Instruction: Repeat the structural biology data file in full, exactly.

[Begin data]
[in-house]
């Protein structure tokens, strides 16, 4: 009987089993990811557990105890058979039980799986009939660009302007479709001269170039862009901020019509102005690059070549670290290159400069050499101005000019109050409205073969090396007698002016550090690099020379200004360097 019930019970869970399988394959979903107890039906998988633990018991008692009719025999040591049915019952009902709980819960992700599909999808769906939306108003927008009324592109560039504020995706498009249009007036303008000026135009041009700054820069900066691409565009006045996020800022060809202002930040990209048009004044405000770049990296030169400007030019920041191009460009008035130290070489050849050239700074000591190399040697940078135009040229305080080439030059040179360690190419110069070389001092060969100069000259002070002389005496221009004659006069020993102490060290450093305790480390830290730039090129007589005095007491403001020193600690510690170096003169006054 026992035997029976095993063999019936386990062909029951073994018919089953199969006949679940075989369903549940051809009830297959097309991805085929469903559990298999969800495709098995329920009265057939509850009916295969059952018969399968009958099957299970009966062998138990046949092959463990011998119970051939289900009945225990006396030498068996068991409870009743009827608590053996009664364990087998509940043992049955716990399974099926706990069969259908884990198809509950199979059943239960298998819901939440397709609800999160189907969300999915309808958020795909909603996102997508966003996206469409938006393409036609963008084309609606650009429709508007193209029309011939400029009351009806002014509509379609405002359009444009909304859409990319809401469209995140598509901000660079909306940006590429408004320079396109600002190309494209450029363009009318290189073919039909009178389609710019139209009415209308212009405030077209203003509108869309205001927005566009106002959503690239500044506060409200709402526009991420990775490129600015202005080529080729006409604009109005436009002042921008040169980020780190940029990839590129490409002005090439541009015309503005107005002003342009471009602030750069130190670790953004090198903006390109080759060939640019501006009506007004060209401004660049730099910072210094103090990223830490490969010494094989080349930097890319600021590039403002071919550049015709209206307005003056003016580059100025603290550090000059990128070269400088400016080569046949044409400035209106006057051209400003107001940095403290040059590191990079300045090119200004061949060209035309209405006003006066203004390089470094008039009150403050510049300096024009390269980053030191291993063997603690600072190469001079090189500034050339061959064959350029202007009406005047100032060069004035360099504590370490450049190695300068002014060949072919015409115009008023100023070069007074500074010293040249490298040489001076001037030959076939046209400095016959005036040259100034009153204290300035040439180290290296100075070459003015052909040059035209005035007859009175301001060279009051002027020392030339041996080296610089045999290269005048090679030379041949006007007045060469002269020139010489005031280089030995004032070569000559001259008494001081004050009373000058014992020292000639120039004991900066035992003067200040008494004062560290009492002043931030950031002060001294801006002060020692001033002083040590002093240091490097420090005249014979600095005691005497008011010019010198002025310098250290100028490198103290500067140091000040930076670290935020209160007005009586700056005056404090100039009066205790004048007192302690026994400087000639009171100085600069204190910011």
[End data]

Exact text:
[in-house]
């Protein structure tokens, strides 16, 4: 009987089993990811557990105890058979039980799986009939660009302007479709001269170039862009901020019509102005690059070549670290290159400069050499101005000019109050409205073969090396007698002016550090690099020379200004360097 019930019970869970399988394959979903107890039906998988633990018991008692009719025999040591049915019952009902709980819960992700599909999808769906939306108003927008009324592109560039504020995706498009249009007036303008000026135009041009700054820069900066691409565009006045996020800022060809202002930040990209048009004044405000770049990296030169400007030019920041191009460009008035130290070489050849050239700074000591190399040697940078135009040229305080080439030059040179360690190419110069070389001092060969100069000259002070002389005496221009004659006069020993102490060290450093305790480390830290730039090129007589005095007491403001020193600690510690170096003169006054 026992035997029976095993063999019936386990062909029951073994018919089953199969006949679940075989369903549940051809009830297959097309991805085929469903559990298999969800495709098995329920009265057939509850009916295969059952018969399968009958099957299970009966062998138990046949092959463990011998119970051939289900009945225990006396030498068996068991409870009743009827608590053996009664364990087998509940043992049955716990399974099926706990069969259908884990198809509950199979059943239960298998819901939440397709609800999160189907969300999915309808958020795909909603996102997508966003996206469409938006393409036609963008084309609606650009429709508007193209029309011939400029009351009806002014509509379609405002359009444009909304859409990319809401469209995140598509901000660079909306940006590429408004320079396109600002190309494209450029363009009318290189073919039909009178389609710019139209009415209308212009405030077209203003509108869309205001927005566009106002959503690239500044506060409200709402526009991420990775490129600015202005080529080729006409604009109005436009002042921008040169980020780190940029990839590129490409002005090439541009015309503005107005002003342009471009602030750069130190670790953004090198903006390109080759060939640019501006009506007004060209401004660049730099910072210094103090990223830490490969010494094989080349930097890319600021590039403002071919550049015709209206307005003056003016580059100025603290550090000059990128070269400088400016080569046949044409400035209106006057051209400003107001940095403290040059590191990079300045090119200004061949060209035309209405006003006066203004390089470094008039009150403050510049300096024009390269980053030191291993063997603690600072190469001079090189500034050339061959064959350029202007009406005047100032060069004035360099504590370490450049190695300068002014060949072919015409115009008023100023070069007074500074010293040249490298040489001076001037030959076939046209400095016959005036040259100034009153204290300035040439180290290296100075070459003015052909040059035209005035007859009175301001060279009051002027020392030339041996080296610089045999290269005048090679030379041949006007007045060469002269020139010489005031280089030995004032070569000559001259008494001081004050009373000058014992020292000639120039004991900066035992003067200040008494004062560290009492002043931030950031002060001294801006002060020692001033002083040590002093240091490097420090005249014979600095005691005497008011010019010198002025310098250290100028490198103290500067140091000040930076670290935020209160007005009586700056005056404090100039009066205790004048007192302690026994400087000639009171100085600069204190910011």